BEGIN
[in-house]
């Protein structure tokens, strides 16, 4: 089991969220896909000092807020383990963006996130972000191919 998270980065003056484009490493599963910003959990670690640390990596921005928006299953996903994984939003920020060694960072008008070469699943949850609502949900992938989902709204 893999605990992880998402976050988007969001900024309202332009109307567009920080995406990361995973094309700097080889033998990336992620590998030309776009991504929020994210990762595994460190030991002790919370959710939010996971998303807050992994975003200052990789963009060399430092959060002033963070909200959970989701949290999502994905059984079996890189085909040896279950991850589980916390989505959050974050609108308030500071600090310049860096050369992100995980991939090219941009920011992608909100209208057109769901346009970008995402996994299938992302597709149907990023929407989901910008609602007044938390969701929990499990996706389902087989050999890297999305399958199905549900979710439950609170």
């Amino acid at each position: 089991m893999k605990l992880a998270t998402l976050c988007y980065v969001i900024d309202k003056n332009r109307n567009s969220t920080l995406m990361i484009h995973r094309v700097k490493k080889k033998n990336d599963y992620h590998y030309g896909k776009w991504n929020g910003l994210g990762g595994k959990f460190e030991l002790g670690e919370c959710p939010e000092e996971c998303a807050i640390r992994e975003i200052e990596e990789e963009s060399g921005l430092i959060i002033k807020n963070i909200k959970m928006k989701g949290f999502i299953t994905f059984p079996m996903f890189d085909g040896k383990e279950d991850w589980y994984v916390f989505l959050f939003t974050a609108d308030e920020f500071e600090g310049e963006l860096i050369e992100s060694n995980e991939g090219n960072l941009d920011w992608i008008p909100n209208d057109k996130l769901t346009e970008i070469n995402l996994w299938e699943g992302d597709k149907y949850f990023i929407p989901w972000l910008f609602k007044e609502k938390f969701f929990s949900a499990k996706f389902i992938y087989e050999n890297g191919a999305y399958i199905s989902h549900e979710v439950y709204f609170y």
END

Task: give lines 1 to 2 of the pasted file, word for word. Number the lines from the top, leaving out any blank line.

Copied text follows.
[in-house]
């Protein structure tokens, strides 16, 4: 089991969220896909000092807020383990963006996130972000191919 998270980065003056484009490493599963910003959990670690640390990596921005928006299953996903994984939003920020060694960072008008070469699943949850609502949900992938989902709204 893999605990992880998402976050988007969001900024309202332009109307567009920080995406990361995973094309700097080889033998990336992620590998030309776009991504929020994210990762595994460190030991002790919370959710939010996971998303807050992994975003200052990789963009060399430092959060002033963070909200959970989701949290999502994905059984079996890189085909040896279950991850589980916390989505959050974050609108308030500071600090310049860096050369992100995980991939090219941009920011992608909100209208057109769901346009970008995402996994299938992302597709149907990023929407989901910008609602007044938390969701929990499990996706389902087989050999890297999305399958199905549900979710439950609170």